The adolescent period is crucial for optimizing future bone health because bone accumulates rapidly during these years and accounts for up to half of adult peak bone mass (PBM). In addition, PBM is a strong predictor of bone fragility later in life. Calcium intake during this period is critical for adequate bone mineralization. Inadequate calcium intakes during adolescence could lead to low bone mass and increased risk of fractures while adequate calcium intakes increases bone mass and prevents bone loss and fractures later in life. Calcium intake is precisely the nutrient most deficient in the diets of US adolescents, wih only 30% meeting the recommended level of calcium. A strategy to maximize bone mineralization during this critical period is to increase the absorption of the calcium being consumed. This could be achieved by supplementing diets with certain non-digestible carbohydrates, such as soluble corn fiber (SCF). These fibers are fermented by bacteria in the lower intestine producing short-chain fatty acids, which in turn solubilize minerals in the gut thereby improving their absorption. Studies in rats show that SCF is the fiber that results in greatest bone mass and resistance to fractures compared to other fibers. The few studies in humans have demonstrated that supplementing adolescents with SCF results in the greatest increase in calcium absorption. However, there are no studies determining the long-term effects of SCF on bone mass and bone biomarkers in humans. It is necessary to test if this increase in calcium absorption with SCF supplementation translates into an increase in bone mass in humans, particularly during the period of adolescence growth spurt. Therefore, the primary aim of this proposal is to determine the effects of SCF supplementation for 1 year on bone metabolism in growing adolescents compared to controls. For the proposed study, a randomized double-blinded placebo controlled clinical trial will be conducted in 168 healthy adolescents aged 11-14 years, equally randomly assigned to one of three intervention groups: SCF (12 g/d, administered twice a day), SCF + calcium (12 g/d of SCF + 600 mg/d of elemental calcium carbonate, twice a day), or placebo (0 g/d of SCF or calcium, administered twice a day). Bone metabolism and bone related biomarkers will be assessed at baseline and at 12 months. All the study visits will be conducted in the Puerto Rico Clinical and Translational Research Consortium, located in the University of Puerto Rico, Medical Sciences Campus. If supplementing diets with SCF lead to significantly higher bone mass during adolescence, this could help to achieve the genetic potential for PBM and to start adult life with stronger bones. Fortifying different food matrices with SCF or adding SCF to dietary supplements may be a cost effective intervention at the population level for bone health than increasing dairy products consumption, particularly in adolescents. Given that the antecedents to osteoporosis risk factors begin in adolescence and track into adulthood, intervening in adolescence has tremendous potential as means for preventing osteoporotic fractures later in life and minimizing its economic impact.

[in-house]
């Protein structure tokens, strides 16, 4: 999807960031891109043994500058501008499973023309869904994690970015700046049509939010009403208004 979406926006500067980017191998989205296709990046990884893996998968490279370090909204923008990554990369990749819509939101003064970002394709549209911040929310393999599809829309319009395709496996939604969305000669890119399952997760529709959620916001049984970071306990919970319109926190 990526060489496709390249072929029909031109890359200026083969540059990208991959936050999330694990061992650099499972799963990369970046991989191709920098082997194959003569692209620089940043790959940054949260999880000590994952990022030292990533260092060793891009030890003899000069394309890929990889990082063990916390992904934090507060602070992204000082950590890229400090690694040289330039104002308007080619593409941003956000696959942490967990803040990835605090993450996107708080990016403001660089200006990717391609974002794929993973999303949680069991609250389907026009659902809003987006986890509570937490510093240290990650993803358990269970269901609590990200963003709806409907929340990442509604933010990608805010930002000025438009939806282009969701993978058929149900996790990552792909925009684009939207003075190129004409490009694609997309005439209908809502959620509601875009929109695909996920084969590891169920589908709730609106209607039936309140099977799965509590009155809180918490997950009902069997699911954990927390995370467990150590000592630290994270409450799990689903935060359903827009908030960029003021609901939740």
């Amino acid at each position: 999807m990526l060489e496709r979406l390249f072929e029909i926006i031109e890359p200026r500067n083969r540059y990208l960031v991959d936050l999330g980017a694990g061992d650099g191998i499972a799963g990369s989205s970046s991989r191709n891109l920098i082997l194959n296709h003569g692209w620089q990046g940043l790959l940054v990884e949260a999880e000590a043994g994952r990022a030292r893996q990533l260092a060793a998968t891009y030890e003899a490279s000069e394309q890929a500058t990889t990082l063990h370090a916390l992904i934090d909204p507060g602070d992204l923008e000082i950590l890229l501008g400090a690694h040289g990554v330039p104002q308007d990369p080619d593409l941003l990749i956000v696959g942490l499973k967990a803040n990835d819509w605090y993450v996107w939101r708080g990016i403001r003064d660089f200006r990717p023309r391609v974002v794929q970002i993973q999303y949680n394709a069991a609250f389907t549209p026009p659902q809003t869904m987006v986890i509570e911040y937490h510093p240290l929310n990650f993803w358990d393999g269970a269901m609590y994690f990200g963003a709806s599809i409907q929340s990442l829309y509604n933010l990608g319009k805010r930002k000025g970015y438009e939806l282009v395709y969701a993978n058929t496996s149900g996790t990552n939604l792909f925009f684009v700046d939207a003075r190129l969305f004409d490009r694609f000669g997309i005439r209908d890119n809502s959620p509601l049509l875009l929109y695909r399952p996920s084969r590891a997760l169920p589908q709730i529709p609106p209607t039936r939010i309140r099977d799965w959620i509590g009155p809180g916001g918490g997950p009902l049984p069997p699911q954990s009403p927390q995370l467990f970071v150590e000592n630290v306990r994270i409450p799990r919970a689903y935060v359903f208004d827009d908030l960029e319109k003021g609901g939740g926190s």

The roots of common medical problems in adults, namely osteoporosis, start in childhood. The results of this trial will provide direct evidence of the effcts of a type of non-digestible carbohydrate (Soluble Corn Fiber), on bone mass in growing adolescents. If supplementing diets with SCF lead to significantly higher bone mass during adolescence, this could help to achieve the genetic potential for peak bone mass and to start adult life with stronger bones. Supplementing diets with SCF may be easier to achieve than increasing dairy products consumption, particularly in this group. Fortifying different food matrices with SCF or adding SCF to dietary supplements may be a cost effective intervention at the population level for bone health than increasing dairy products consumption, particularly in adolescents.